Monday, 17 March 2014

Panama: January 2010 (part 11)

Part 1 - Gamboa lowlands and Pipeline Road
Part 2 - Road-cruising and night-hiking at El Valle de Anton
Part 3 - More from El Valle de Anton
Part 4 - Creek-walking in El Valle de Anton
Part 5 - A brand new species for science!
Part 6 - Snakes and interesting frogs at El Valle de Anton
Part 7 - Night-hiking at El Valle de Anton
Part 8 - El Cope
Part 9 - El Cope, again
Part 10 - Back to El Valle de Anton
Part 11 - Night-hiking at Pipeline Road

On our last night in Panama before our flight back, Jon and I ventured over to the Gamboa area, home of the world famous Pipeline Road. This stretch of road travels through Soberania National Park and is considered to be one of the best birding locations in Central America. It is possible to see several hundred species along this stretch in a day - I think some people have seen close to 300 in a single day here! We weren't there for the birds, though the following morning I did see about 100 species in five hours or so.

We were there to do some night hiking! Most of our night-hikes had taken place in El Valle and El Cope, areas containing mid to high elevation Pacific slope species. Pipeline Road runs through lowland Caribbean slope tropical forest. 

It was hot and humid as we set out on our long trek down the road. Almost immediately we began to notice frogs including many species that were new for our trip list. 

Colostethus panamensis - Common Rocket Frog

Colostethus panamensis - Common Rocket Frog

Colostethus panamensis - Common Rocket Frog

Bufo margaritifer

Bufo margaritifer

While the road was mostly straight without any major elevation changes, it was still tiring in the heat. I'm not sure how many kilometers we walked that night but it was probably well over 10.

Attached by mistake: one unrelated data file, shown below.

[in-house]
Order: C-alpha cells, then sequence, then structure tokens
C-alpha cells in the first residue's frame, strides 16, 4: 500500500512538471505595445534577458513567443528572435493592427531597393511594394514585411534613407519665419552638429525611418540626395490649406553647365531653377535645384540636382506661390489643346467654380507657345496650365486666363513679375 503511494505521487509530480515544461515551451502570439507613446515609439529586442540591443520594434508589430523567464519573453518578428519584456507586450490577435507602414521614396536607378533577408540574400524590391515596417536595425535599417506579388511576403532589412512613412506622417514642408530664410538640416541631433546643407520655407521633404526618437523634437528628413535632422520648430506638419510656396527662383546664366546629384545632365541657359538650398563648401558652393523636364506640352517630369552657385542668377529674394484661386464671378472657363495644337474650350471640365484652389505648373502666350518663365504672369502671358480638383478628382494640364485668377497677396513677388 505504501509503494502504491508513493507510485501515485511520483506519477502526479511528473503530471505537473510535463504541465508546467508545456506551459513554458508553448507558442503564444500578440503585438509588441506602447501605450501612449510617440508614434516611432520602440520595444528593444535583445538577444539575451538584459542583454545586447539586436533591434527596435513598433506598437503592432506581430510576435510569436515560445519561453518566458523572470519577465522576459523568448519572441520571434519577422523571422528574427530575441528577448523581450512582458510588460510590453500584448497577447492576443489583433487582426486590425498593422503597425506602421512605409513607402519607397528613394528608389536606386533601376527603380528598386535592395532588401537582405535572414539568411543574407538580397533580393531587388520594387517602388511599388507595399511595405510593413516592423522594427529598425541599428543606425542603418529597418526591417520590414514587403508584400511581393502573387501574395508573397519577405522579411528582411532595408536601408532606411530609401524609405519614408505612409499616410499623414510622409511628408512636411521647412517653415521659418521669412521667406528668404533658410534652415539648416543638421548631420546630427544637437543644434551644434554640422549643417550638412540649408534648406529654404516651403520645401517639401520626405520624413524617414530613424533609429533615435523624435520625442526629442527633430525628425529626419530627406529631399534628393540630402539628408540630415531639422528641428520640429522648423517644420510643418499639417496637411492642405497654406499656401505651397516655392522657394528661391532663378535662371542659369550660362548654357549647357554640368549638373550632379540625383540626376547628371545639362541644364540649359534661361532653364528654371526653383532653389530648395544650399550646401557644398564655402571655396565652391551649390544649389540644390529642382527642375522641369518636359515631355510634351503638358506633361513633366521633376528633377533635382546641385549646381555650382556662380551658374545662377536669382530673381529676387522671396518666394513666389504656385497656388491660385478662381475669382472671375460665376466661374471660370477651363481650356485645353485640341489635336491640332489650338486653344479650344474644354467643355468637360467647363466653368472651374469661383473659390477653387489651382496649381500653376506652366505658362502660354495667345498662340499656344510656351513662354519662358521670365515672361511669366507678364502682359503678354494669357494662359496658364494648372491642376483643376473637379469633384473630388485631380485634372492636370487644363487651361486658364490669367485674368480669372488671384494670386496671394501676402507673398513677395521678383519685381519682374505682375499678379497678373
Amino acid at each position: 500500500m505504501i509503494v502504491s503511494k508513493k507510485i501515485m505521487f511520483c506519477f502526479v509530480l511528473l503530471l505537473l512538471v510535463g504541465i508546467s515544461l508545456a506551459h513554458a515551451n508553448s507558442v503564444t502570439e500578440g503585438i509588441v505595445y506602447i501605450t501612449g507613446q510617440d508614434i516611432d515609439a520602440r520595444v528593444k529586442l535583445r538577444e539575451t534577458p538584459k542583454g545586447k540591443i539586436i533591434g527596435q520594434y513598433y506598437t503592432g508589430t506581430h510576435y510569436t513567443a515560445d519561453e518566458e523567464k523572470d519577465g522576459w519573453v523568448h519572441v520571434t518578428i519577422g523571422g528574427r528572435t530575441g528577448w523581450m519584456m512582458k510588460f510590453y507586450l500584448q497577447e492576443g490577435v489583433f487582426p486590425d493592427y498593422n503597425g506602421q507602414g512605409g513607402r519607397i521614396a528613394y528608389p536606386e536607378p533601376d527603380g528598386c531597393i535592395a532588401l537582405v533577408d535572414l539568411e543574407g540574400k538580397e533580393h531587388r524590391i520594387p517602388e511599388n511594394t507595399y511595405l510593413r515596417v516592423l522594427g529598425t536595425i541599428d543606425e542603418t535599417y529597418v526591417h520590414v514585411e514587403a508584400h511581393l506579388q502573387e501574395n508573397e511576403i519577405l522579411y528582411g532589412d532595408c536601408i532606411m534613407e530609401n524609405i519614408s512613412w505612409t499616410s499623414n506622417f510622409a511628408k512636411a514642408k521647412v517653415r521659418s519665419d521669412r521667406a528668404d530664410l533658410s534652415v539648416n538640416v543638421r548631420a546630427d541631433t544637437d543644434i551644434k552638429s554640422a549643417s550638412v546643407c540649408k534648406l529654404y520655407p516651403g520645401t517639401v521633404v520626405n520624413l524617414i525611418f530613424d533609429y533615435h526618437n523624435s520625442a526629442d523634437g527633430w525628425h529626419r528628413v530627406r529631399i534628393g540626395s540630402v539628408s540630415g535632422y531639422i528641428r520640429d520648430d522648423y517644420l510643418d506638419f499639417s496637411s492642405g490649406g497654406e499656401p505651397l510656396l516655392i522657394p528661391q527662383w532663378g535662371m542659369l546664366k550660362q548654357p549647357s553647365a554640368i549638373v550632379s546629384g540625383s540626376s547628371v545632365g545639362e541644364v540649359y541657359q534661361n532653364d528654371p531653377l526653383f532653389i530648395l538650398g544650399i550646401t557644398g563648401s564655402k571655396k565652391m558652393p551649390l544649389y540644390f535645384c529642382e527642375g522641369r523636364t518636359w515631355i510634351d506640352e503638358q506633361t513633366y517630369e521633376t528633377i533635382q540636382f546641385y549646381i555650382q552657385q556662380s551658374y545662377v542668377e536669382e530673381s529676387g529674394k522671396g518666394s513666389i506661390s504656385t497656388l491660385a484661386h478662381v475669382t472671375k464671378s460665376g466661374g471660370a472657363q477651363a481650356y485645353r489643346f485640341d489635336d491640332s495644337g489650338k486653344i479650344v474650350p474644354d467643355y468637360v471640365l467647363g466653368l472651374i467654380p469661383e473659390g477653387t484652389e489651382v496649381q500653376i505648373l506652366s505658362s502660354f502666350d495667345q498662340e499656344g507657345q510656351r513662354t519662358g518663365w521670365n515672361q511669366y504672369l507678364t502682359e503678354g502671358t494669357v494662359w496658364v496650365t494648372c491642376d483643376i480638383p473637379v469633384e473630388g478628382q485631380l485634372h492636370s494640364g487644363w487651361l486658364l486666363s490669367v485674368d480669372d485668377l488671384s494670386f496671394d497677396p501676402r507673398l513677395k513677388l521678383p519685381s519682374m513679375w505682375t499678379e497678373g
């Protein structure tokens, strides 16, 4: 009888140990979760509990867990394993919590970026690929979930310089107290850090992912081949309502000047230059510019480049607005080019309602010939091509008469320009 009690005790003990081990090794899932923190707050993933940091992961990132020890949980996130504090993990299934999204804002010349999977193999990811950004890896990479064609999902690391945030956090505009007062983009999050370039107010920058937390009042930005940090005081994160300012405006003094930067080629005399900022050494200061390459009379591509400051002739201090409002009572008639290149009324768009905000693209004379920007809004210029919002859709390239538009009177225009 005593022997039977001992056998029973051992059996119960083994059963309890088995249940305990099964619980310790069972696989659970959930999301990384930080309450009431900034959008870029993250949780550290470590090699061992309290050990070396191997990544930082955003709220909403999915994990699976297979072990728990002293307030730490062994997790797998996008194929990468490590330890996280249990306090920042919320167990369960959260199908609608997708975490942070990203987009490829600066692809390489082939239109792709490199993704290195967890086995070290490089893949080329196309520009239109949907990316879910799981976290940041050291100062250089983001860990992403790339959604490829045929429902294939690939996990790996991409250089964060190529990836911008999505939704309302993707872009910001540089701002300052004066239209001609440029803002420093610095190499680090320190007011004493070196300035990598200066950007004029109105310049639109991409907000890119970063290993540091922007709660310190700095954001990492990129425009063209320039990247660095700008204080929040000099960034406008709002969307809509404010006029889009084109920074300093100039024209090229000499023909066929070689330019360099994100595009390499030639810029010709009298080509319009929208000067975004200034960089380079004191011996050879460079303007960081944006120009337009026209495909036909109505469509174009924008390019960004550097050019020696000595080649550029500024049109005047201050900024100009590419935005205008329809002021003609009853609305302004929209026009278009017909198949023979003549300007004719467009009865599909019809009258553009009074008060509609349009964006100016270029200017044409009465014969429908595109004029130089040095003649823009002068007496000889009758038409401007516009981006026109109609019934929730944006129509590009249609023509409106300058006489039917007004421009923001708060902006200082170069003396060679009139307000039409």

We encountered a single snake on our night-hike. It was a common species but new for our trip list (and a lifer for me!).  Coniophanes fissidens is a common species throughout Central America and northern South America.

Coniophanes fissidens - Brown Spotbelly

Coniophanes fissidens - Brown Spotbelly

Like most colubrid snakes, Coniophanes are harmless to humans but are technically "rear-fanged". When they catch their prey, they will work in the venom - enough to incapacitate a lizard, but hardly enough to cause a bit of local swelling in people. Jon decided to test it out...

Coniophanes fissidens - Brown Spotbelly

Craugastor fitzingeri

Silverstoneia flotator - Rainforest Rocket Frog

We came across several birds while out hiking as well. Three species of owls were heard calling including Black-and-white Owl, Mottled Owl, and Crested Owl. Common Pauraques were abundant along the road. We quickly discovered that they were almost too easy to approach! If we had tried we probably could have easily caught one by hand.

Common Pauraque 

Bufo haematiticus 

Hyalinobatrachium fleishmanni

Hyalinobatrachium fleishmanni

Near the end of our hike we stumbled across this turtle, out and about for a crawl along the road.

Meso-American Slider - Trachemys venusta

Norops limifrons - Slender Anole

Smilisca sila - Panama Cross-banded Treefrog

Rana warszewitschii - Brilliant Forest Frog

Rana warszewitschii - Brilliant Forest Frog

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